Two sleeping positions are easiest on the neck: on your side or on your back. If you sleep on your back, choose a rounded pillow to support the natural curve of your neck, with a flatter pillow cushioning your head. This can be achieved by tucking a small neck roll into the pillowcase of a flatter, softer pillow, or by using a special pillow that has a built-in neck support with an indentation for the head to rest in. Here are some additional tips for side- and back-sleepers:

Chiropractic doctors diagnose and treat patients whose health problems are associated with the body’s muscular, nervous and skeletal systems. Chiropractors believe that interference with these systems can impair normal functioning, cause pain and lower resistance to disease. They are most well known for the hands-on technique they practice to adjust imbalances in the patient’s skeletal system, particularly the spine.
Important! None of these are dangerous! Although some are quite unpleasant. Reading about medical problems on the Internet can easily freak us out,13 so the goal here is to identify possible causes of neck pain that are not so scary. If you can get a positive ID on one of these conditions, then you get to stop worrying about the threat of something worse.
Beyond Chiropractic, a health and wellness center on the border of Conshohocken and Plymouth Meeting, minutes from Norristown and Lafayette Hill. The mission of Beyond Chiropractic is to provide the members of the community with highly individualized, affordable health care to promote well-being in a comfortable environment for all patients. We aim to support our patients and their families to achieve and maintain the highest quality of life. www.ConshyChiro.com ... View Profile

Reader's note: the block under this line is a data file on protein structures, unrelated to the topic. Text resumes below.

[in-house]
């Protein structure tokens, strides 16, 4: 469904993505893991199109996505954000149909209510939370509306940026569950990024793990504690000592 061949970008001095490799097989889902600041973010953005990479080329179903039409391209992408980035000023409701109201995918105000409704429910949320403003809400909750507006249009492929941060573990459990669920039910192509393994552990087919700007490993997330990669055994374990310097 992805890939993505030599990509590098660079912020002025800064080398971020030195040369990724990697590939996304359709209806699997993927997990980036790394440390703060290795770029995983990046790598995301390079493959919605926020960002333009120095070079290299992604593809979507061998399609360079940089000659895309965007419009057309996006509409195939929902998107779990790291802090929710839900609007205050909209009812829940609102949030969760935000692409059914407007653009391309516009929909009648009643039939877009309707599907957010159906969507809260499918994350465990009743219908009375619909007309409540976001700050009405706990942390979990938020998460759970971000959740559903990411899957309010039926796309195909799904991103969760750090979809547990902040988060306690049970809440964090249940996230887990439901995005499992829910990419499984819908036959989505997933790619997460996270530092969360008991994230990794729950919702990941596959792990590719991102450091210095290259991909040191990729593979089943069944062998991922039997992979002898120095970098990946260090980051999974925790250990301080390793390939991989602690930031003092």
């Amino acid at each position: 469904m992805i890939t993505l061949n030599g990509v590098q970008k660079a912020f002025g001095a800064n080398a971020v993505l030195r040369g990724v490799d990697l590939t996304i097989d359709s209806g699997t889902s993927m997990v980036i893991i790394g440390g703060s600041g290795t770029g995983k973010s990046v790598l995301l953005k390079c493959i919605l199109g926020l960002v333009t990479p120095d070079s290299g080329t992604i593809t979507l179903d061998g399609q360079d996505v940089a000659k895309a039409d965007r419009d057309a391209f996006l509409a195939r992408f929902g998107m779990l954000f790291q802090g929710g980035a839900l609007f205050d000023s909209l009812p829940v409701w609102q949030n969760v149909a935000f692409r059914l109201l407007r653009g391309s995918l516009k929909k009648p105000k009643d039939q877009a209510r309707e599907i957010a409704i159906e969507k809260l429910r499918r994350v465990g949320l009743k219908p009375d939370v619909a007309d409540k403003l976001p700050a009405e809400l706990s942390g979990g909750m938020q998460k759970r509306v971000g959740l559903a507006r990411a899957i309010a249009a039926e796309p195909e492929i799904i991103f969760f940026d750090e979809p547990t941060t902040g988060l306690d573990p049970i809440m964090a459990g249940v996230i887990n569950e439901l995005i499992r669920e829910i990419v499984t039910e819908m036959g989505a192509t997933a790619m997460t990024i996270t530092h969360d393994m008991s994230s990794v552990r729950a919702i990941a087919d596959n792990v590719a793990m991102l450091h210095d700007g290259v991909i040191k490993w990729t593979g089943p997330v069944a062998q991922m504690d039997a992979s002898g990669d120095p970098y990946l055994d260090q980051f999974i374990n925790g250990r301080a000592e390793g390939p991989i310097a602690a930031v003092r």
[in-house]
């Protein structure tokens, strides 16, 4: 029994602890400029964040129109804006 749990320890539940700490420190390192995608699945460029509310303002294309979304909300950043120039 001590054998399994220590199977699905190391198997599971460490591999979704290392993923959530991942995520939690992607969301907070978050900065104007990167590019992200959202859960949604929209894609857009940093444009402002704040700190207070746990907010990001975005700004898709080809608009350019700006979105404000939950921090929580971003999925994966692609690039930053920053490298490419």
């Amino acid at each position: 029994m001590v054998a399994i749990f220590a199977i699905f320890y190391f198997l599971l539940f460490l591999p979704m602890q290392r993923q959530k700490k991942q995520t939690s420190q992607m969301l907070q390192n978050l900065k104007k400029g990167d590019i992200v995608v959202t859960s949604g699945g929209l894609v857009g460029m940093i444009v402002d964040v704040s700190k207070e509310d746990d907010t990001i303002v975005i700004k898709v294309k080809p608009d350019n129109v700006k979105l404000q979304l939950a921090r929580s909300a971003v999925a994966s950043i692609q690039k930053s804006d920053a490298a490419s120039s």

With extensive experience, our kind and caring team consistently get rave reviews from happy patients. We seek to exceed your expectations in a modern environment equipped with the latest technologies. We believe technology should enhance our ability to help you, not replace our critical thinking. No matter what challenge or concern you may have, the first step is booking a time with our doctors to evaluate your specific issues.
Before I left, the office gave me a cold pack to use in case of any soreness. I didn’t have a need to use it, but everyone is different. “A cold pack can be a great tool to add to your wellness toolkit, since it can help control soreness, bruising and inflammation,” says Dr. Greg Doer, DC. Plus, it doesn’t just come in handy after a chiropractic adjustment. You can reuse it again and again.